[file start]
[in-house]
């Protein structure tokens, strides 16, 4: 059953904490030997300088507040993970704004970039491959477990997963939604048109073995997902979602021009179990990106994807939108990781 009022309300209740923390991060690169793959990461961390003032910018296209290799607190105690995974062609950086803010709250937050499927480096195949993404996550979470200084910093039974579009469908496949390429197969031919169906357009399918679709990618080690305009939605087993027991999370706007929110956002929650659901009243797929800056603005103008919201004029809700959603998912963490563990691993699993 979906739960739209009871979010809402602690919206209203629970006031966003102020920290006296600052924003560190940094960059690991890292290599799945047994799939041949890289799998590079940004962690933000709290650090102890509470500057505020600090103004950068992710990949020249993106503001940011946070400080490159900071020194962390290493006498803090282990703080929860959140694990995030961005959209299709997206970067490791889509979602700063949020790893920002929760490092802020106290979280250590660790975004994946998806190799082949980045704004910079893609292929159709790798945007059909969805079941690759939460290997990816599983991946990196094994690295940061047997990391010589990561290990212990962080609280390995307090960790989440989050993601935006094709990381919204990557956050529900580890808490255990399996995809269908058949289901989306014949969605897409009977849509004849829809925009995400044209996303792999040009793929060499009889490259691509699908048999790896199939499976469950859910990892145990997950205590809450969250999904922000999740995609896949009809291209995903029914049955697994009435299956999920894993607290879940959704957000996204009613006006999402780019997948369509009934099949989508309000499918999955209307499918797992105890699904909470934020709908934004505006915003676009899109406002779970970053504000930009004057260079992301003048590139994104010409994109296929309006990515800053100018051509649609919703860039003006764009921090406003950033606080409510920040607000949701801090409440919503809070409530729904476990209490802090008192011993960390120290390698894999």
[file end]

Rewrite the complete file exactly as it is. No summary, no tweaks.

[in-house]
């Protein structure tokens, strides 16, 4: 059953904490030997300088507040993970704004970039491959477990997963939604048109073995997902979602021009179990990106994807939108990781 009022309300209740923390991060690169793959990461961390003032910018296209290799607190105690995974062609950086803010709250937050499927480096195949993404996550979470200084910093039974579009469908496949390429197969031919169906357009399918679709990618080690305009939605087993027991999370706007929110956002929650659901009243797929800056603005103008919201004029809700959603998912963490563990691993699993 979906739960739209009871979010809402602690919206209203629970006031966003102020920290006296600052924003560190940094960059690991890292290599799945047994799939041949890289799998590079940004962690933000709290650090102890509470500057505020600090103004950068992710990949020249993106503001940011946070400080490159900071020194962390290493006498803090282990703080929860959140694990995030961005959209299709997206970067490791889509979602700063949020790893920002929760490092802020106290979280250590660790975004994946998806190799082949980045704004910079893609292929159709790798945007059909969805079941690759939460290997990816599983991946990196094994690295940061047997990391010589990561290990212990962080609280390995307090960790989440989050993601935006094709990381919204990557956050529900580890808490255990399996995809269908058949289901989306014949969605897409009977849509004849829809925009995400044209996303792999040009793929060499009889490259691509699908048999790896199939499976469950859910990892145990997950205590809450969250999904922000999740995609896949009809291209995903029914049955697994009435299956999920894993607290879940959704957000996204009613006006999402780019997948369509009934099949989508309000499918999955209307499918797992105890699904909470934020709908934004505006915003676009899109406002779970970053504000930009004057260079992301003048590139994104010409994109296929309006990515800053100018051509649609919703860039003006764009921090406003950033606080409510920040607000949701801090409440919503809070409530729904476990209490802090008192011993960390120290390698894999």